Oscarsson, Bernhard (1894-1977)

Oscarsson, Bernhard (1894-1977)
Oscarsson, Bernhard (1894-1977)

Swedish artist Bernhard Oscarsson produced a considerable collection of landscape and genre scenes during his life-long career. Oscarsson often depicted scenes of everyday rural life in Sweden, something perhaps influenced by his upbringing on his father’s farm.

This genre of painting had grown popular in the 19th-Century, especially with the work of Anders Zorn (1860-1920) and Carl Larsson (1853-1919).

Oscarsson’s painting of a ‘dalkulla,’ an unmarried woman from the countryside, is incredibly evocative of the work of Zorn. The lighter colours applied to a fisherman inspecting his catch upon the harbour, the sea a serene wash of blue, recalls Larsson’s own palette. Oscarsson’s training at the Royal Academy of Fine Arts under Axel Tallberg (1860-1928), a follower of Carlsson, surely introduced him to the customs of Swedish art.

Oscarsson’s time at the Academy in Stockholm was inspirational in various ways. The capital seems to have captured his imagination and held it hostage. The great majority of his oeuvre is composed of fine scenes of the Stockholm landscape. It is here we see some interesting experimentation with different styles.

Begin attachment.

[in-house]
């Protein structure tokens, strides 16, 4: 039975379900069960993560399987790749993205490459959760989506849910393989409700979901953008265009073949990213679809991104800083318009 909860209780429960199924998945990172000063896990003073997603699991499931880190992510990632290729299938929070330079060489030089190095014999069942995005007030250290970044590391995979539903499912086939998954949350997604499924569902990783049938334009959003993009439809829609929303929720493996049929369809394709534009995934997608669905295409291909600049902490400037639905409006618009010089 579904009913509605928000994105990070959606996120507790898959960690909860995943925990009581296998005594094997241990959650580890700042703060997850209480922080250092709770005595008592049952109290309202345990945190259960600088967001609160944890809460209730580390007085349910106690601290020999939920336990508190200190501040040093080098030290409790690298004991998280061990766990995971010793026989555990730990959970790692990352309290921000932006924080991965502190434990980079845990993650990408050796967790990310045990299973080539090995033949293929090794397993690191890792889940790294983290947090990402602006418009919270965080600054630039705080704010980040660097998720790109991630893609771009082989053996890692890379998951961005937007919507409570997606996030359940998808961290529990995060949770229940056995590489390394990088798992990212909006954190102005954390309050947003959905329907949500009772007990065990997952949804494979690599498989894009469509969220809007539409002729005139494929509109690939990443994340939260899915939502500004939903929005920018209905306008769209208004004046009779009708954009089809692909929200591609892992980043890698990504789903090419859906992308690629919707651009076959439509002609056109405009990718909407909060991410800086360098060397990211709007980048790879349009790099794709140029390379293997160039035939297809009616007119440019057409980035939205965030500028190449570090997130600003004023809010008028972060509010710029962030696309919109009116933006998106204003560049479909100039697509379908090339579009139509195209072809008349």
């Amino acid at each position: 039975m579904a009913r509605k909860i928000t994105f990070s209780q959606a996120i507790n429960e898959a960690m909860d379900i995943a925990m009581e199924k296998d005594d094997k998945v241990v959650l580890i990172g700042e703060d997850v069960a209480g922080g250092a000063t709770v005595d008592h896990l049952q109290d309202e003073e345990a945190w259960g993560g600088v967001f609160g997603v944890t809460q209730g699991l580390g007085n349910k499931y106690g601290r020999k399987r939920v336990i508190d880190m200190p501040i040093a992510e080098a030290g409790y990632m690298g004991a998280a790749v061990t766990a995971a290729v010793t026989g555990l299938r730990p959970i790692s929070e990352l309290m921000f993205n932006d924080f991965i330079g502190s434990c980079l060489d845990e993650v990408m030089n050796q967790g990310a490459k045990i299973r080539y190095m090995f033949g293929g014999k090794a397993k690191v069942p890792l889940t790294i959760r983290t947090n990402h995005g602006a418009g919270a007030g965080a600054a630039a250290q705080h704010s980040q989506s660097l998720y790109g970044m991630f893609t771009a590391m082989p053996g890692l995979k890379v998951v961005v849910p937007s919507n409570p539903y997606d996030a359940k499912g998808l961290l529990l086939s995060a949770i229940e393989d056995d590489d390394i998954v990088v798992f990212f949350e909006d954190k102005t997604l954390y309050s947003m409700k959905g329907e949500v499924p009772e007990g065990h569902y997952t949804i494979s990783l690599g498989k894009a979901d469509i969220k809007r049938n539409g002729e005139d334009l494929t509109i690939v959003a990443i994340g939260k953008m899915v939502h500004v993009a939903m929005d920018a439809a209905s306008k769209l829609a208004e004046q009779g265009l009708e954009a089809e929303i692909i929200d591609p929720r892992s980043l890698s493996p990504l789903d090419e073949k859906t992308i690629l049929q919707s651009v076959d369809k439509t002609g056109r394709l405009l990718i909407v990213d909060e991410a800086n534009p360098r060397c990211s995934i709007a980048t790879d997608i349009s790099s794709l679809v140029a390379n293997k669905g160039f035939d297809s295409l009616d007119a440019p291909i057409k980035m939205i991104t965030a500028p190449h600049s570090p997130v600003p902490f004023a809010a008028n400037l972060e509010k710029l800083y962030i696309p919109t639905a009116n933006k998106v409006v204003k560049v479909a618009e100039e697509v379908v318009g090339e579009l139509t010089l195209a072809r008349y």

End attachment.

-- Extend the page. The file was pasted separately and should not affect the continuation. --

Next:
Realism and astute attention to detail capture the city in one painting, and in the next, a looser, more impressionistic brush creates buildings in a stroke.

At the time Sweden was looking to Europe for new styles. Zorn had been dubbed the ‘Swedish impressionist,’ taking inspiration from the French founders of the movement. Perhaps Oscarsson was inspired by Zorn in more ways than just subject matter. Indeed, it seems Oscarsson was an active part of this movement. He exhibited regularly as part of the Uppsala Group, a group of artists with an interest in experimenting with more modern styles of painting in the early 20th-Century. He also spent some time travelling throughout Europe, so perhaps he became inspired by these trips.

Oscarsson seems to have defined his own style of painting betwixt both Swedish familiarity and ventures into the European, cultivating a unique sense of his painterly style. Either way, his works cultivate emotion and his scenes of Stockholm never fail to capture the vivacity of a living city.


Born in Lids parish, Södermanland.


Studied at Althin’s Painting School.


Studied at the Swedish Academy of Fine Arts.


Awarded the Chancellor’s Medal.


Awarded the Royal Medal.


Married Wilhelmina Essen.


Died. Buried Karlslunds Kyrkogård, Nora.

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